Special guest speakers from Women and Girls Collective Action Network will be at Intelligentsia Coffee on Monday.
"Recently, there has been a lot of gossip around the events surrounding the singers Chris Brown and Rihanna." So begins an open letter written by teenagers involved in Females United For Action (FUFA), part of Women and Girls Collective Action Network (CAN). Women and Girls CAN is on a mission is to raise consciousness, training, dialogue, and action around issues that matter to women and girls. The letter criticizes the media and others of unfairly blaming the survivor, in this case Rihanna, in domestic violence (DV) cases.
Megan Twohey and Bonnie Miller Rubin of The Chicago Tribune have observed something similar. They write: "Ed Loos, a junior at Lake Forest High School, said a common reaction among students to Chris Brown’s alleged attack on Rihanna goes something like this: ‘Ha! She probably did something to provoke it’." Most psychologists would reject the notion that he or she must have done something to "provoke" their partner’s abusive behaviors. They would say that violence is a learned behavior and that survivors of DV and childhood abuse often become perpetrators themselves.
In a 2007 Interview with GIANT magazine, Brown described his former stepfather’s past beatings: "He used to hit my mom. … He made me terrified all the time. I remember one night he made her nose bleed. I was crying and thinking, I’m just gonna go crazy on him one day. … I hate him to this day." Does the fact that Brown was raised in an abusive household complicate our understanding of what transpired the night of the altercation? Can we as a society acknowledge patterns of abuse while holding abusers accountable for their actions?
In her book Coercive Control, Evan Stark writes: "By the late 1990’s battering had replaced (in popular media) substance abuse, illegitimacy, infidelity and terminal illness as the interpersonal problem of choice." Is Stark right? Do we enlist voyeuristic behaviors towards domestic violence, seeking cheap thrills by witnessing both fictional and real accounts of abuse? When a picture of a battered and bruised Rihanna made the blog-sphere rounds a few weeks back and was met with jokes and snide comments, many began to wonder.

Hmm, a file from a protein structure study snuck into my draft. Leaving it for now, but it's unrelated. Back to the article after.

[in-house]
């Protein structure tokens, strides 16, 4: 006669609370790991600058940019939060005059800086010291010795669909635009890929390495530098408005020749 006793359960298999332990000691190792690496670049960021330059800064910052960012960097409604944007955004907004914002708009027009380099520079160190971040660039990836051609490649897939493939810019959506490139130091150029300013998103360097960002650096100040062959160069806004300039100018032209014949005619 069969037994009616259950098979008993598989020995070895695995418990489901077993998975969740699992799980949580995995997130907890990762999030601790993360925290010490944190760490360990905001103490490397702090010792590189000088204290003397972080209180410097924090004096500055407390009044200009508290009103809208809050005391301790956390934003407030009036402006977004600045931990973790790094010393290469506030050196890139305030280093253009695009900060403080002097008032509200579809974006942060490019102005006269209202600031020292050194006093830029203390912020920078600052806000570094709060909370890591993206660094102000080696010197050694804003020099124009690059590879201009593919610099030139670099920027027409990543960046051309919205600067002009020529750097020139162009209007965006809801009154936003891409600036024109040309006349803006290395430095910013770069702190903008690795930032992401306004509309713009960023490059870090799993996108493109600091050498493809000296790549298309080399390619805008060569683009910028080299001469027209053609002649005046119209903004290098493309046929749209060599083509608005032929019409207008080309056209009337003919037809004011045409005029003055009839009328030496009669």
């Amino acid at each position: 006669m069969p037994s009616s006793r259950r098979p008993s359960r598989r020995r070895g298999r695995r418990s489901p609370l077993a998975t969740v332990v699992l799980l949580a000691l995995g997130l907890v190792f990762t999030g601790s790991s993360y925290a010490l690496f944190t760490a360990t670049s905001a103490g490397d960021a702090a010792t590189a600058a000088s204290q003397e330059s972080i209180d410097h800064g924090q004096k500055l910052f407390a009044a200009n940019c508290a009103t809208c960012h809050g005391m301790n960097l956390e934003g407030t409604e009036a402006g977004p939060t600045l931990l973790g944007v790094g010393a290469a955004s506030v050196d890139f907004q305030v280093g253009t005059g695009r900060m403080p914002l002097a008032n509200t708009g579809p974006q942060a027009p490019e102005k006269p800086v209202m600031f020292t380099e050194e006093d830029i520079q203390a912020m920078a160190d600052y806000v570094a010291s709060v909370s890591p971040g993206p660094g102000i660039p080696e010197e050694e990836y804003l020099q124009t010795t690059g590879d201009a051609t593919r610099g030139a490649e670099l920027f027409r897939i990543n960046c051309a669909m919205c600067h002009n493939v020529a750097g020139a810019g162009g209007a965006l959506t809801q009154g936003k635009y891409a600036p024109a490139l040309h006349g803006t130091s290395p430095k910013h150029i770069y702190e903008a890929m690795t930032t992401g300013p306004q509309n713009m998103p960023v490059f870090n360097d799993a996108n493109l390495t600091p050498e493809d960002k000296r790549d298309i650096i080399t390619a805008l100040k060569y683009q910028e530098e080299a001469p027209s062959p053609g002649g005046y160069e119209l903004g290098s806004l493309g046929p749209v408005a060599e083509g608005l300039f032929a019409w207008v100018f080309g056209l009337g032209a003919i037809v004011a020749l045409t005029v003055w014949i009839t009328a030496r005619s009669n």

According to a 24-hour census of domestic violence shelters and centers conducted by the National Network to End Domestic Violence, the incidences of DV cases remain remarkably high. The following data was found:
- Over 20,300 adults and children sought refuge in emergency shelter in a day.
- More than 10,000 adults and children were living in transitional housing.
- Over 30,300 adults and children received non-residential services, such as counseling, legal advocacy, and support groups.
- Over 21,500 domestic violence hotline calls were made.
What members of FUFA found most chilling about this data is that it only represents a 24 hour period. How many more are affected throughout the year?
Why are survivors unfairly blamed in cases of domestic violence? Should perpetrators of domestic violence also be viewed as victims? What are the implications of race, gender, and culture in issues of domestic abuse? What should the penalties of domestic violence be? Why does domestic violence happen, and what can we do to stop it?
- Beyond Chris & Rihanna — by Alex Pates and Ansheera Ace Hilliard (Alex will be speaking at Intelligentsia Coffee on Monday)
- Many teens blame Rihanna, say dating violence is normal
- Coercive Control
- Cuff Em’ Do mandatory-arrest laws actually increase domestic violence?
- In His Own Words, If Not His Own Ads
- The Roots of Abuse in American Society Saving Beauty from the Beast: How to Protect Your Daughter From an Unhealthy Relationship
- Black women’s bodies, voyeurism and Rihanna
- Nonprofit uses art to help students cope with violence
- Screening for abuse may be key to ending it
For more information, call 312.422.5580.